"I only saw Bautista ride once, on the Suzuki Moto GP bike at Indianapolis, way back in 2011. My buddy and I, both racers at the time (him a lot more talented than I) were astounded watching him through Turns 2 and 3; he was absolutely violent with the bike, noticeably faster than anyone else. That would include people like Stoner, Rossi, Dovi, Lorenzo ... so yeah, I'd say his talent is why he's so fast, not just the fact he's got a great bike."

This is equivalent to watching Stoner in Turn 3 at Phillip Island.

Or when I saw Mat Mladin do a wildcard at Eastern Creek in Sydney during an Australian Superbike race weekend - the way he came over Corporate Hill and tipped into turn 8 was quite literally frightening from trackside.

Alvaro is just an absolutely top shelf racer, he showed his wares in WSB 2020 and for whatever reason the wheels fell off that year. Now we get to see just how good he is.

WSBK is a balance of performance series in which one rider is gaining a 50m advantage on every straight. Bautista’s talent is only involved insofar as he’s able to ride whatever setup they are using to get the power down.

The issue isn’t really about Bautista. The issue is whether a motorcycle in a BoP production bike series should be blowing by people. The obvious answer is no. Some of the riders are using the situation to argue for minimum combined weight. It’s curious that some fans want to tortured arguments about fairness when it has so little to do with the underlying issue.

….if you are being blown by maybe you as a manufacturer needs to step up the game, just how Ducati did with their Panigale, or what Honda did with RC51?

The world is not that simple, particularly not in production racing series. When SBK moved to BoP, they also moved back to the 500 unit homologation concept, the purpose of which is to allow people to purchase a bike that is competition ready, or as close as possible. The SBK commission felt safe that this maneuver would not degenerate into a 2-horse race between the rule-bending Italians and the Japanese mega-Corp, Honda, because the sport would now be using BoP.

Fortunately, WSBK is not a two-horse race (yet), but it’s obvious that Ducati have still found a way to game the system. BoP and price controls limit Ducati’s ability to use exotic materials and performance to create an advantage, but they have found a workaround by designing the bike to optimize performance for WSBK tires and BoP algorithms.

Ducati have done a great job cracking the code over the last 4-5 years, but other manufacturers cannot retool their entire series production manufacturing to design the motorcycle around Pirelli tires and around the setup demands of their current riders.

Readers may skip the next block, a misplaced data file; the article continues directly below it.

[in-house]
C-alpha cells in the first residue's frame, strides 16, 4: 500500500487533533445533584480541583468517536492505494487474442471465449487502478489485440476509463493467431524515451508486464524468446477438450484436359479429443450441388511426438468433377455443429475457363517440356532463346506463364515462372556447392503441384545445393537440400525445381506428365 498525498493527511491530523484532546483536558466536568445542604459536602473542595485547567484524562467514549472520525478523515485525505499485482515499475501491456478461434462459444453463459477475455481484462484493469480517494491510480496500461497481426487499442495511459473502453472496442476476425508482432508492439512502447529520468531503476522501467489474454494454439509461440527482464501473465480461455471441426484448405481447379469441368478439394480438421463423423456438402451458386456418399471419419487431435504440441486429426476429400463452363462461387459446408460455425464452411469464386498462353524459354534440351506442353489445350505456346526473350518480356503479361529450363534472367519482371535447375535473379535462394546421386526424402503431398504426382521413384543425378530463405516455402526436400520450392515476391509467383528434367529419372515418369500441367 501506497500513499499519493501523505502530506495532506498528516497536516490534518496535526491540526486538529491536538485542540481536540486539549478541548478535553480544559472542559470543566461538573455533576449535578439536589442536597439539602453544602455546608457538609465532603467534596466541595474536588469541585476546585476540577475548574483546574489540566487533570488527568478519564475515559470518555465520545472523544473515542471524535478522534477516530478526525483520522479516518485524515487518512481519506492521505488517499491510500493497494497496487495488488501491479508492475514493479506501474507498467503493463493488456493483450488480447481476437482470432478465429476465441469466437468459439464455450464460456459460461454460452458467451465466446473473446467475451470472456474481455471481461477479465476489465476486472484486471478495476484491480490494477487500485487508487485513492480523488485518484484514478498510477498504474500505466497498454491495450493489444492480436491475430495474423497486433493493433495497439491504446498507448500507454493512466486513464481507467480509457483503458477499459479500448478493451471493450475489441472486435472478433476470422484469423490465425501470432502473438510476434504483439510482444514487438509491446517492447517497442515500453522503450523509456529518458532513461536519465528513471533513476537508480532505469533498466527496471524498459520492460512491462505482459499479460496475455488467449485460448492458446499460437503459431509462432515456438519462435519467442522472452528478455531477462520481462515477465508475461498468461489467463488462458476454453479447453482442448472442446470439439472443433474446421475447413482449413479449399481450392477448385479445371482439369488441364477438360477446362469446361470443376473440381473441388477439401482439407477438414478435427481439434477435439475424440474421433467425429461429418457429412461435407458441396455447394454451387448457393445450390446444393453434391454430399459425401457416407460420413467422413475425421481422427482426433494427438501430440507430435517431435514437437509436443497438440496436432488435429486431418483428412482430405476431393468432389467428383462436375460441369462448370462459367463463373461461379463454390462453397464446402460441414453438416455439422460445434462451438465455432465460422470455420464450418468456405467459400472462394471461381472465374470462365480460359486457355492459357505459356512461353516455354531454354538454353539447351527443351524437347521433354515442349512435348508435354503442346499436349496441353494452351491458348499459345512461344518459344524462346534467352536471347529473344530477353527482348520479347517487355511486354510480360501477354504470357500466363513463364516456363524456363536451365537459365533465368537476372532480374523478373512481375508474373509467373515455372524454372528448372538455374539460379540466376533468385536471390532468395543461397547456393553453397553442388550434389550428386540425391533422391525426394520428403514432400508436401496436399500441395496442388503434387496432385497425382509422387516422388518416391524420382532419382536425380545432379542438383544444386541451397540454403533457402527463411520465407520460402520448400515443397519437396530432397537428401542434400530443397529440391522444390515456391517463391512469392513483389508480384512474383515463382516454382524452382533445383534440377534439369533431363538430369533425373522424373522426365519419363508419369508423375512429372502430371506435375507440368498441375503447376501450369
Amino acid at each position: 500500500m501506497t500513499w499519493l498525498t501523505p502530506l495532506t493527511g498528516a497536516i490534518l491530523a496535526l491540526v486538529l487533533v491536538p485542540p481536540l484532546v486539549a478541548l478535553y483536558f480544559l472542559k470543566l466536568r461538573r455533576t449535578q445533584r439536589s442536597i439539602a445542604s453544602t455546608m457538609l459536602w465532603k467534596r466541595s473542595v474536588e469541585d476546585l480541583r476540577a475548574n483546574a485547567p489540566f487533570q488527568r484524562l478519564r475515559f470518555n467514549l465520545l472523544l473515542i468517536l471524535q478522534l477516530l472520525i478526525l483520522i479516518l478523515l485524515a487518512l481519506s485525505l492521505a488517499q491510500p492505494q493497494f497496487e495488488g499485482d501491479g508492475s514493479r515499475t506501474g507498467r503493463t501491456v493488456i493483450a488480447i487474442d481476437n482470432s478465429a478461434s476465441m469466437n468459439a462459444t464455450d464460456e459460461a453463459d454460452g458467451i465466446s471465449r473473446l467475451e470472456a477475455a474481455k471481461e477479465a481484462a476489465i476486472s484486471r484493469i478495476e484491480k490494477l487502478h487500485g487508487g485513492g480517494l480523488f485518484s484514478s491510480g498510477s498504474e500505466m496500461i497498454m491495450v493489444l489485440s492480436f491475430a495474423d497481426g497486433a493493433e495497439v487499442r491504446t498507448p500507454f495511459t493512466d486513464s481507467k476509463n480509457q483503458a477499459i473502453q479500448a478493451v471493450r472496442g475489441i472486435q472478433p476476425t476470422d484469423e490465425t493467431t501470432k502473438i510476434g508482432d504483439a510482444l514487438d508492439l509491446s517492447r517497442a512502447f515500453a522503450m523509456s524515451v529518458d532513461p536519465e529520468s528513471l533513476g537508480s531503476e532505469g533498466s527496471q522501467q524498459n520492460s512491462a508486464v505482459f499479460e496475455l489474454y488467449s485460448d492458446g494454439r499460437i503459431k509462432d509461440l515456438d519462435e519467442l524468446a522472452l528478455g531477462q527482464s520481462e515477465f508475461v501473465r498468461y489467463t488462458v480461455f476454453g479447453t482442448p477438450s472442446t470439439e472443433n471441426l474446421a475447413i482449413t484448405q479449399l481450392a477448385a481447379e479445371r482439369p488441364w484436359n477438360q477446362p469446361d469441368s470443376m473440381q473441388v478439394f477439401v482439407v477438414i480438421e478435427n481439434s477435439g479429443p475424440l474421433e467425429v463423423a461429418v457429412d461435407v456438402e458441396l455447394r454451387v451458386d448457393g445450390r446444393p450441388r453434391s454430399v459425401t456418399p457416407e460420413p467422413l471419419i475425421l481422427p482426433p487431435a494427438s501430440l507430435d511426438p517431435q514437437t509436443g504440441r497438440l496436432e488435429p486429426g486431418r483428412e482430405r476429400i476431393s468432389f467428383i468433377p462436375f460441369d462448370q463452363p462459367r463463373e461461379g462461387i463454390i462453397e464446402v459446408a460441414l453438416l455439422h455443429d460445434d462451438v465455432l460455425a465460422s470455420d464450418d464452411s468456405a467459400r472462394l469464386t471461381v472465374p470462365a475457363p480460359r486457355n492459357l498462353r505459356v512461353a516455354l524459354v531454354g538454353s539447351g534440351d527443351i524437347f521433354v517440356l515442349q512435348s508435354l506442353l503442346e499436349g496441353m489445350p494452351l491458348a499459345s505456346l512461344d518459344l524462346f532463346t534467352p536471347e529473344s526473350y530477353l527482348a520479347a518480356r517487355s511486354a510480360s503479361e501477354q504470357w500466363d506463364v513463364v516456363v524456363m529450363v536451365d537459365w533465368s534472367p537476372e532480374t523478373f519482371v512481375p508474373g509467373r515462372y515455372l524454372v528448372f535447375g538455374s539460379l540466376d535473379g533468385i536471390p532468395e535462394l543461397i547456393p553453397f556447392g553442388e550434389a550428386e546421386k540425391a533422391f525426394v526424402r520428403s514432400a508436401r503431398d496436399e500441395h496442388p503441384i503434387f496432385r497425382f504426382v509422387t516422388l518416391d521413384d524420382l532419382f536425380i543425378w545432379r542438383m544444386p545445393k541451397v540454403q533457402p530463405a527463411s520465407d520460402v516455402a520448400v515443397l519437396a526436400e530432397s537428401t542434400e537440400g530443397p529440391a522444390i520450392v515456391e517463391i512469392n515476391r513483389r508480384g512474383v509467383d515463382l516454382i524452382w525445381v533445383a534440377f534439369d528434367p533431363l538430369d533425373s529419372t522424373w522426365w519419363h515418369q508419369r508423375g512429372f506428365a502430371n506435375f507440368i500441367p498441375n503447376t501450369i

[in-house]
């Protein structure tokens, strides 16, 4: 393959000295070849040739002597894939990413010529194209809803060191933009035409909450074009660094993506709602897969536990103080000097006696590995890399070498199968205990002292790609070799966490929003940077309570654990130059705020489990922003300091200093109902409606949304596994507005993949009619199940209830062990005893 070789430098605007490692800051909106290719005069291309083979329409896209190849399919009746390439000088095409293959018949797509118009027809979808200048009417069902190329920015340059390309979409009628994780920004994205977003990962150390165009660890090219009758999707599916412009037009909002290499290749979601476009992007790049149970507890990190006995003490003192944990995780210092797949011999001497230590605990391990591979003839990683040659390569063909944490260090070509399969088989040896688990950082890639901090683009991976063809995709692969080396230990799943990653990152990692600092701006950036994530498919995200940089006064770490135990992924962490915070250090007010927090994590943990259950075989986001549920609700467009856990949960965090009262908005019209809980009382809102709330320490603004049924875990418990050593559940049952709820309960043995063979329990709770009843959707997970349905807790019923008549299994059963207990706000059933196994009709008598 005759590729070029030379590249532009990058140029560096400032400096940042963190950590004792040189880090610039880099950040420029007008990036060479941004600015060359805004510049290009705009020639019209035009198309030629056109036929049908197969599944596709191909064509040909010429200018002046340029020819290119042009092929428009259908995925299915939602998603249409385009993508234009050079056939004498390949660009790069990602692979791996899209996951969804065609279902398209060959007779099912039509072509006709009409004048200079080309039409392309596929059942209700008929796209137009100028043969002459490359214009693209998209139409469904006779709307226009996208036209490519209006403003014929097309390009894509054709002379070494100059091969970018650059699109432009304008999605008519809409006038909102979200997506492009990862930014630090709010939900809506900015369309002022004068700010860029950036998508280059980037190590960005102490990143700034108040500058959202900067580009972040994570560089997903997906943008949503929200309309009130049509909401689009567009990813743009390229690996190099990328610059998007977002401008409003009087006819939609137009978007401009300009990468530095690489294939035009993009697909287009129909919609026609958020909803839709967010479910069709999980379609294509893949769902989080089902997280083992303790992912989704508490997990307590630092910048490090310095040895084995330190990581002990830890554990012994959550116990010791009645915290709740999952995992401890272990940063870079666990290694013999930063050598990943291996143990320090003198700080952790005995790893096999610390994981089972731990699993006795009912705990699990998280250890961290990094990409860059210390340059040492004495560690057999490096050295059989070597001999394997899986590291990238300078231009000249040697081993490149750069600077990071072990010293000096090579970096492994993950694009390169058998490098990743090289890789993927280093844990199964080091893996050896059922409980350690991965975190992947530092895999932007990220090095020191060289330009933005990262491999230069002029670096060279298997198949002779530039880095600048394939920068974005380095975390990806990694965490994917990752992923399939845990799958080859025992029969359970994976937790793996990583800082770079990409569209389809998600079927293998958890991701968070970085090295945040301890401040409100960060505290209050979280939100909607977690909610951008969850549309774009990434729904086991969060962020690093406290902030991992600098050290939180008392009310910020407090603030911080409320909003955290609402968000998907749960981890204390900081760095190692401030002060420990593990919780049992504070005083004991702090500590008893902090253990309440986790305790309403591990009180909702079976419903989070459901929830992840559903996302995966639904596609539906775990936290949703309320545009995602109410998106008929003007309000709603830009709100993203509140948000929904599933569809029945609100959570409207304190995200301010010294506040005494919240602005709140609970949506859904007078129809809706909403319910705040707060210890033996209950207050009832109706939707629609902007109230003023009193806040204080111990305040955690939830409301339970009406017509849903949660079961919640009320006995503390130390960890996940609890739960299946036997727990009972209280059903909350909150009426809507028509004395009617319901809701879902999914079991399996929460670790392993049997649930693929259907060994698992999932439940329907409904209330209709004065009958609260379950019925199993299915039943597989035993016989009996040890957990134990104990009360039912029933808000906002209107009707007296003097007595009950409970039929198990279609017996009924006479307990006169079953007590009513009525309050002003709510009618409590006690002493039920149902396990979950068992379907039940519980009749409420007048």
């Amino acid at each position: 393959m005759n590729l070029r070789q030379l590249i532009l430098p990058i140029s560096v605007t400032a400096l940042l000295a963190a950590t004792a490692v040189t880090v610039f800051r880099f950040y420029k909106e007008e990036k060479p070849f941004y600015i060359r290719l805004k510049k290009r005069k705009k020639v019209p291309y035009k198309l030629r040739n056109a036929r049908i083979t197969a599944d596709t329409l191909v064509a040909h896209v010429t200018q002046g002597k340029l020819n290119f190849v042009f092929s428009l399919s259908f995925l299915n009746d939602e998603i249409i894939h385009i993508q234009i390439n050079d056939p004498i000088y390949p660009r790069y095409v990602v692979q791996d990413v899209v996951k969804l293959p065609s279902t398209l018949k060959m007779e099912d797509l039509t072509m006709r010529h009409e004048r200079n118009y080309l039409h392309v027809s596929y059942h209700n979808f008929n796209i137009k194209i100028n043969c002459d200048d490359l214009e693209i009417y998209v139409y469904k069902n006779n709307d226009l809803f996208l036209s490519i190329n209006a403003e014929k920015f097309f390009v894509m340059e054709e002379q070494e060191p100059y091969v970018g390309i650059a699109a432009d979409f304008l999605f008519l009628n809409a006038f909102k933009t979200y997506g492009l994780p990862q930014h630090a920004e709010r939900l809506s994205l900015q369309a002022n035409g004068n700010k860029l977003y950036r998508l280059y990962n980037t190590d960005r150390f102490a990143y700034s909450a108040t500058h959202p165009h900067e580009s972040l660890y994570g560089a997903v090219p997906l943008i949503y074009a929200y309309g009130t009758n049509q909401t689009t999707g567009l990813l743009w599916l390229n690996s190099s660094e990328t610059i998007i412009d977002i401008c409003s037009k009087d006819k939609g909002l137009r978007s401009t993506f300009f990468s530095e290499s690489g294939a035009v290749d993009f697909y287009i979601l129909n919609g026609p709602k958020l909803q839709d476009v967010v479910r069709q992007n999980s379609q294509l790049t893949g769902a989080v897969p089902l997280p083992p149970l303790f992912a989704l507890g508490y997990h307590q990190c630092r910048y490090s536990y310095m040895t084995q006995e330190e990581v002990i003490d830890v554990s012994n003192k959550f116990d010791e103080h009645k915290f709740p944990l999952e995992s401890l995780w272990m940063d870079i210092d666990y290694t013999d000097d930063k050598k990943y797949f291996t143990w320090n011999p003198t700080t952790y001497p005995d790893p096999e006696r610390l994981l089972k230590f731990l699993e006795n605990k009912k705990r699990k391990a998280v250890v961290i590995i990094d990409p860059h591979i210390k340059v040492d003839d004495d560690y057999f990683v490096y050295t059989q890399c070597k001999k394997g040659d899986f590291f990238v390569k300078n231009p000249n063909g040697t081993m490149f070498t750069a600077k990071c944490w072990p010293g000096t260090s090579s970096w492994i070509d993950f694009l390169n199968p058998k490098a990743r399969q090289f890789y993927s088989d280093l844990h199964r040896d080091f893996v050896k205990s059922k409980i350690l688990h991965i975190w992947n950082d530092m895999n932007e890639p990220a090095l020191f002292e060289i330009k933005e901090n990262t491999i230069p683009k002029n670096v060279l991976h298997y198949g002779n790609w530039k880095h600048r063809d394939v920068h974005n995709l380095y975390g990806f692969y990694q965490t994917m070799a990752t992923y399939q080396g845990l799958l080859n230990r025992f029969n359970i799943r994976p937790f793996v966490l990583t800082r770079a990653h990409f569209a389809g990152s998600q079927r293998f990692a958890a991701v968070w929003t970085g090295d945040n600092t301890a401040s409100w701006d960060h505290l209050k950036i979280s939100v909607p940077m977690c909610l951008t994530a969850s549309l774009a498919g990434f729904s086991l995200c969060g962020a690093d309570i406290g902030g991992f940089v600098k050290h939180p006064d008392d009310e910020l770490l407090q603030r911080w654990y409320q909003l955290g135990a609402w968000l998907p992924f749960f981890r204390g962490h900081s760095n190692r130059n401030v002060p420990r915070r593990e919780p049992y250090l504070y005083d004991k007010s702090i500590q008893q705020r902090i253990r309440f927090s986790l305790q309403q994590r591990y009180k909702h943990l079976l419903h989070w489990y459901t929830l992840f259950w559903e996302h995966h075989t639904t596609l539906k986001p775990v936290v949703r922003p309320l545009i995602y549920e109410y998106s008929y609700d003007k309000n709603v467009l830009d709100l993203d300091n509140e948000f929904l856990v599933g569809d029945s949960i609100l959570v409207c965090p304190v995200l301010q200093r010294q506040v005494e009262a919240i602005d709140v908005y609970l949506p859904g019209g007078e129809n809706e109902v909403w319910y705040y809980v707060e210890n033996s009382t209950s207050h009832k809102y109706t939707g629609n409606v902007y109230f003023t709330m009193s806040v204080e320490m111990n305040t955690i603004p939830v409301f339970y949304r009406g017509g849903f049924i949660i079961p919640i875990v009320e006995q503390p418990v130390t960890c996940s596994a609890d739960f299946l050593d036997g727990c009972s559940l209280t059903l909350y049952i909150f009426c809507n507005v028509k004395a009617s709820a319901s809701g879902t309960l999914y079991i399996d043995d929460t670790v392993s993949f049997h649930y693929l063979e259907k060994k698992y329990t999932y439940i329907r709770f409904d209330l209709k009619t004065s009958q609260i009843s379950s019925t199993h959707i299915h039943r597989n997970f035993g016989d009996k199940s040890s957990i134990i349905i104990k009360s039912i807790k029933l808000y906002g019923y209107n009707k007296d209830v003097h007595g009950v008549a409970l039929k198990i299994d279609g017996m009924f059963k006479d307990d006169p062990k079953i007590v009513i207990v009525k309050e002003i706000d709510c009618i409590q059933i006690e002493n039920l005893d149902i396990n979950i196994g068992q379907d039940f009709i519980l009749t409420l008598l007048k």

This is why the SBK Commission moved to BoP, to have rules that respond to manufacturers gaming the system, exploiting production advantages or utilizing loopholes. The rules are supposed to respond to obvious performance advantages that threaten the underlying technical concepts.

As I mentioned, some people want the SBK Commission to move to combined bike-rider minimum weight. Obviously, some of the bigger riders, Redding particularly, feel this would be more fair for them.

That’s it. Bautista is not really involved, and neither is Redding for that matter. This is about the technical concept and business model for WSBK.

….explaining the issue, however it doesn’t change the fact that each manufacturer has the option to do exactly what what Ducati did. 

Having been a fan of Bautista since he stepped up to 250cc (15 years ago?) what I am seeing is a slew of race fans who simply don’t understand how good the guy is. He’d be doing the same if he was on Rea or Toprak’s bike, and if you put him on a GP23 next year he’d be a top five title contender.

Maybe Ducati should send him and his WSB squad to Valencia as a wildcard next week :)

Thanks v4racer good points.

I reckon A.B.19 should get that wildcard ride! (this weekend, before Mandalika)

…should Bautista and Ducati be punished with fixed weight attached to the bike when the heavier riders have the same weight that they can move around while they move on the bike? Mika Kallio pointed this out while he was riding in Moto2. He even tried to compensate by using a heavier suit made from cow hide instead of hide from the Giant Australian Rat  

Also they brought up minimum weights in smaller classes like it’s a good thing? Yeah, it’s good thing if you are a fan of pack racing and riders getting run over. 

They changed the entire concept of the technical regulations halfway through Johnny’s reign. What do you find to be more significant? The moaning of fans? Or the SBK Commission instituting a new concept for the technical regs that is designed explicitly to stop one manufacturer from dominating?

With a glint of mischief in my eye can I also throw in this: Rea, Toprak and Scott’s team-mates all look a bit smaller than them - surely this logic says they should be in front? Because everything else is clearly equal. Ah, but talent comes into play. It does indeed.

The title’s been won fair and square in my book. Every champs run comes to an end at some point, for JR that was 2 seasons ago; Toprak could have won again this year if Yamaha built faster bikes.